A sly and silent enemy. A painless and persistent enemy, slow of pace but startling cruel once entrenched. Indeed, in far too many cases, nearly half a victim’s vision is already gone before its presence is even recognized. It is thought by experts that as many as one million of us have the disease right now, today, and don’t know it. There is no cure. Unlike the drama of macular degeneration or the warning clouds of cataracts, glaucoma does its work of stealing away sight by damaging the eye’s optic nerve with essentially no symptoms. And once vision is gone, it’s gone. The loss is permanent.
January is Glaucoma Awareness Month. What does this mean to us, actually? Is this a useful or important thing in our lives? Yes, truth be told. Glaucoma is a leading cause of blindness. Well over 60 million people worldwide have this disease, along with about 2.2 million Americans. And America’s population is aging. The Glaucoma Research Foundation anticipates an epidemic of blindness in the offing unless awareness is raised about the importance of preserving vision. Early detection and treatment is the best way, perhaps even the only way, to fend off vision loss. Once again, we embrace prevention, prevention, prevention as always, always, always better than attempts to cure.
The National Eye Institute (NEI) recommends that all Americans at risk of glaucoma undergo a comprehensive dilated eye exam every one to two years. Risk factors for the disease include age, being near-sighted, having diabetes, having a family history of glaucoma and/or taking steroid medications. People of African, Asian and Hispanic descent over age 40 are at higher risk, as are all people over age 60.
- Ophthalmoscopy. This test, also known as a dilated eye exam, checks the shape and color of the optic nerve.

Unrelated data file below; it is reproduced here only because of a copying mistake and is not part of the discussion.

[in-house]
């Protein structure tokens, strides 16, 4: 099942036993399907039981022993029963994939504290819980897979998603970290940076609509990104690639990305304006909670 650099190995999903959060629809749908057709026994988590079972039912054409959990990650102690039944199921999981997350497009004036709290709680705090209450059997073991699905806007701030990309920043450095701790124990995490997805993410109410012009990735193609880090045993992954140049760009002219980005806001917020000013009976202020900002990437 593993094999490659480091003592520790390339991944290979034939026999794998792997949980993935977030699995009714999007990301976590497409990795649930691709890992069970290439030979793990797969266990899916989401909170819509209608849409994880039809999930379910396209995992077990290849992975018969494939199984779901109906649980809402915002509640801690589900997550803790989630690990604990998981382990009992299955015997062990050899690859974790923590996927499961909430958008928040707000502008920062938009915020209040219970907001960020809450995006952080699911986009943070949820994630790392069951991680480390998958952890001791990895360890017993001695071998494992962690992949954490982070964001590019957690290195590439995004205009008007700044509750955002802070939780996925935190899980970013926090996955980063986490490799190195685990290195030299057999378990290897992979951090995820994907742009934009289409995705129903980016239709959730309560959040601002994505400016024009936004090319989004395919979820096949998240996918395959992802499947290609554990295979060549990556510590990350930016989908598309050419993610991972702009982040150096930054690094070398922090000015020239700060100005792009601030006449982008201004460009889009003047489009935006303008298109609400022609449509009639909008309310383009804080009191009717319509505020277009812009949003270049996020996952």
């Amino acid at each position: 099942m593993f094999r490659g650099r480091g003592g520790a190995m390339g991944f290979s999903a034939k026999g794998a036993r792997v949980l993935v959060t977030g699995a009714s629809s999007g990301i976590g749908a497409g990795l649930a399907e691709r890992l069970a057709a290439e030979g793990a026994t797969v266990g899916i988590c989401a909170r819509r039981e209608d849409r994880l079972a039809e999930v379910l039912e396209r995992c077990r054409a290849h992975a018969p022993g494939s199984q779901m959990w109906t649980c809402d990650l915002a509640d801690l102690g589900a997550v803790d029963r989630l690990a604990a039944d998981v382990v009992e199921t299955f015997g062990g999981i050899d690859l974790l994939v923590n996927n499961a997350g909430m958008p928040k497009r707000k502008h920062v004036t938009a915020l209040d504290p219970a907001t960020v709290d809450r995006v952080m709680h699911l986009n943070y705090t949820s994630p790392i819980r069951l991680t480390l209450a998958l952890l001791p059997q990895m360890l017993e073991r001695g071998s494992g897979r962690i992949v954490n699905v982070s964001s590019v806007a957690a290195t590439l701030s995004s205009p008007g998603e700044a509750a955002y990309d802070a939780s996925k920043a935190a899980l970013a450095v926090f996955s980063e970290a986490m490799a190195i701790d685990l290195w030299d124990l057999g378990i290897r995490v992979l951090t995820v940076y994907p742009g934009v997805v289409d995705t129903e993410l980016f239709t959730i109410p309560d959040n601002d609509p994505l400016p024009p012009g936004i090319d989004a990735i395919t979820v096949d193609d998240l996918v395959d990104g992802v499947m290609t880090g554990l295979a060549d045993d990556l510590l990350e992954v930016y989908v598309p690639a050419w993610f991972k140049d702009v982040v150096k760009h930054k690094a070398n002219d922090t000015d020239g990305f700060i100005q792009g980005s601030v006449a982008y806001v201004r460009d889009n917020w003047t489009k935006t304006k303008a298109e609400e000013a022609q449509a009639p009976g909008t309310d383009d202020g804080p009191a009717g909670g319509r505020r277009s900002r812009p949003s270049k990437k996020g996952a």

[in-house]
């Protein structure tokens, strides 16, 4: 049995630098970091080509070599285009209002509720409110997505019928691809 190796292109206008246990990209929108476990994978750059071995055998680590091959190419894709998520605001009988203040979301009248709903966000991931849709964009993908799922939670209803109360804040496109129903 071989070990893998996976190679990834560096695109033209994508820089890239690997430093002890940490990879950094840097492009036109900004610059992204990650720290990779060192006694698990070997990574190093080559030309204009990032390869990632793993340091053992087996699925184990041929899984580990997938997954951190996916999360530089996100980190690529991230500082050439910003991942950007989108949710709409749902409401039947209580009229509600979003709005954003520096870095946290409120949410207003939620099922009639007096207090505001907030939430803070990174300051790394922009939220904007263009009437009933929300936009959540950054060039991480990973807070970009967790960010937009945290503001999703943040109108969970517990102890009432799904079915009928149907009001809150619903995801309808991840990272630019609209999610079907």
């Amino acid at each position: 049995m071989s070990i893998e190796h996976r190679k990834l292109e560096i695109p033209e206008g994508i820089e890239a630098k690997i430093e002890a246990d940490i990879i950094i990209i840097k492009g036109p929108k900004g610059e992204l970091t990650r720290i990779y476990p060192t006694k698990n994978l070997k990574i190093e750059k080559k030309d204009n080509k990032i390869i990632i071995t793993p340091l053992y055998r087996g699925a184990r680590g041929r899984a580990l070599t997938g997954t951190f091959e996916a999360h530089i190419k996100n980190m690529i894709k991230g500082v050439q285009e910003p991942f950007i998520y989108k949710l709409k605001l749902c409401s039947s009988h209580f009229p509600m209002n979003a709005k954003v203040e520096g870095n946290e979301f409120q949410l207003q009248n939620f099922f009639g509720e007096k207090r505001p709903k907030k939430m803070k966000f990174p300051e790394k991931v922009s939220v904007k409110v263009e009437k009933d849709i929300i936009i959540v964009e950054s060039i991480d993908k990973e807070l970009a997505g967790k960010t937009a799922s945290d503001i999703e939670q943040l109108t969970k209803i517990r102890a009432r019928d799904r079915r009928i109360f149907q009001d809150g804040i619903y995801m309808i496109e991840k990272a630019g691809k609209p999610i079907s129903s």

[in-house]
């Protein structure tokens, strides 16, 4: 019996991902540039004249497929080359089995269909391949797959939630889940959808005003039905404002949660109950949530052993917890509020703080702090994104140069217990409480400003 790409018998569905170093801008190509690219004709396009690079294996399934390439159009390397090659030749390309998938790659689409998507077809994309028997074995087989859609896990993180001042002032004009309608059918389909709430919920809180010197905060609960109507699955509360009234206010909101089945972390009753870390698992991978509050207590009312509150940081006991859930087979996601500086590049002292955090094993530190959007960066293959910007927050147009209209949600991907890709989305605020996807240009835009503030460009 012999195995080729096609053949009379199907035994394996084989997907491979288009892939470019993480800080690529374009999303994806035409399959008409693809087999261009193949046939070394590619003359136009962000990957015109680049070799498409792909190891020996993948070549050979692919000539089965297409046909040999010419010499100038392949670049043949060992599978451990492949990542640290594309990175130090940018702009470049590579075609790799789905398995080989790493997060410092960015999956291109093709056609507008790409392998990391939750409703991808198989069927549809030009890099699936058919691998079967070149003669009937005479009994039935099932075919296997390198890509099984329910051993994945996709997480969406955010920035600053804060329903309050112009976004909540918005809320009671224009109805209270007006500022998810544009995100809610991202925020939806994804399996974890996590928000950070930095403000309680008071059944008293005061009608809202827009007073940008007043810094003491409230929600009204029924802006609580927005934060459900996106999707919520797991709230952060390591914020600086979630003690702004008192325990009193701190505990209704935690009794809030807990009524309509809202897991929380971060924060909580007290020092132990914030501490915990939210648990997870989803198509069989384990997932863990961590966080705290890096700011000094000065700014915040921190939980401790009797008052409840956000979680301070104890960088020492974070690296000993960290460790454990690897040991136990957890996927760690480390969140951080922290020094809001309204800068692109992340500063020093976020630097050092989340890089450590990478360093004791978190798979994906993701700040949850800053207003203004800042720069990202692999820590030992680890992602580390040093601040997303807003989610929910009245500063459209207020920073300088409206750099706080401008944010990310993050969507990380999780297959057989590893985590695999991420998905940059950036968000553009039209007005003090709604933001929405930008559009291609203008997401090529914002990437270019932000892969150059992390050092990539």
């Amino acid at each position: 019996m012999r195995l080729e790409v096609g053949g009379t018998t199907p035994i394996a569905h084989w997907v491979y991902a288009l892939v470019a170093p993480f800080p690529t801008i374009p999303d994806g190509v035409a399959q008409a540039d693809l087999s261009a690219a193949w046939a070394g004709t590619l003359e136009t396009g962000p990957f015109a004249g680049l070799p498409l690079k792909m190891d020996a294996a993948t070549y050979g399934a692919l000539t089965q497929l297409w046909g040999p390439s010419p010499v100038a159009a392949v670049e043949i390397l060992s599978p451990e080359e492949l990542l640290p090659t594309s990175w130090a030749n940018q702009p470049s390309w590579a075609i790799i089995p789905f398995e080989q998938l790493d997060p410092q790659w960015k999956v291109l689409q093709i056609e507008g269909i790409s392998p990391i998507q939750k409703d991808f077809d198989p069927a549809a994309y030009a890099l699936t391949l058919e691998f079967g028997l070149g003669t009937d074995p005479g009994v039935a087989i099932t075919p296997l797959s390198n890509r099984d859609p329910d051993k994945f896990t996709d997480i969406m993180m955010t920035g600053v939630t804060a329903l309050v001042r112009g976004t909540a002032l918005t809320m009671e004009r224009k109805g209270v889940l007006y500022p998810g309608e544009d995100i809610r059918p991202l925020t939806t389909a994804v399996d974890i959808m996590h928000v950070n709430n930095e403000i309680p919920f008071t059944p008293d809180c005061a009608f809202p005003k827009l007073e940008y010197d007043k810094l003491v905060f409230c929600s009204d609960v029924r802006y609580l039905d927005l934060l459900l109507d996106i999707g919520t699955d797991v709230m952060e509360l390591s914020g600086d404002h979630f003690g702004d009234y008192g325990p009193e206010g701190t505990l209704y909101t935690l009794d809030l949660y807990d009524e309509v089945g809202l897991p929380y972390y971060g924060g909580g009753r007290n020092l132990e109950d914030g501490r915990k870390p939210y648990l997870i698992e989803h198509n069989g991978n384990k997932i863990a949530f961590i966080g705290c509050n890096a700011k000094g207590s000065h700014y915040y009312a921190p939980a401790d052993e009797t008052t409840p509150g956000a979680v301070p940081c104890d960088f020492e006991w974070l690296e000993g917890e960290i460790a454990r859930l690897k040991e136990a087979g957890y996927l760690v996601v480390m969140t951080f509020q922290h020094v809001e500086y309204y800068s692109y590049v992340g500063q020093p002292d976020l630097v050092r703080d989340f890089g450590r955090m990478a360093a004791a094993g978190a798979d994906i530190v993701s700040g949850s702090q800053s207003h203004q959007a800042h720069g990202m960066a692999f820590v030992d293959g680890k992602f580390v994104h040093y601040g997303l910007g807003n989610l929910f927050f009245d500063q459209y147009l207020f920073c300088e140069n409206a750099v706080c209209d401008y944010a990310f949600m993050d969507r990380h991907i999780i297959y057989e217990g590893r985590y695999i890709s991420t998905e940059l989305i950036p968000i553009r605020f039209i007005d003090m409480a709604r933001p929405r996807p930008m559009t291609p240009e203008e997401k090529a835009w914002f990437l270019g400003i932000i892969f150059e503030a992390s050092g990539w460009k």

- Tonometry. This involves an examination of inner eye pressure.
- Perimetry. This is a visual field test that checks the total field of vision.
- Pachymetry. This is a test of the thickness of the cornea.
- Gonioscopy. This test examines the angle in the eye where the cornea and iris meet.
Glaucoma is part of a group of diseases that attacks and damages the optic nerve. The optic nerve is a bundle of nerve cells that serves to relay visual information to the brain from the eye. In primary open angle glaucoma, the most common form of the disease, pressure from inside the eye causes nerve damage. This intraocular pressure happens when the fluid that circulates in and out of the front portion of the eye drains away too slowly. If this goes undetected and proper treatment is not secured, the disease eventually affects central vision and the march towards blindness is on. Irreversible blindness.
Glaucoma is a challenging and complex disease and, while strides are being made towards developing ways to reverse its damage, progress towards a cure is slow. Medications and procedures can certainly help prevent further vision loss once the disease is detected. Eye drops and pills may help control the eye pressure, and there are surgical options as well. A laser-based surgery, called trabeculoplasty, improves the flow of fluids out of the eye and can be done in a doctor’s office. A more traditional surgical approach, called trabeculectomy, allows a doctor to create a new drainage path under the eyelid.
Tomorrow, we will take a look at some of the most promising research under way about glaucoma, as well as the new detection and prevention techniques being studied. We will also share some good educational links. A survey by the NEI established that while more than 90 percent of Americans have heard of glaucoma, barely 8 percent know it has no early warning symptoms. By age 65, one in three of us will have some form of vision-impairing eye disease and glaucoma is in the top four. We need to get the word out – clearly!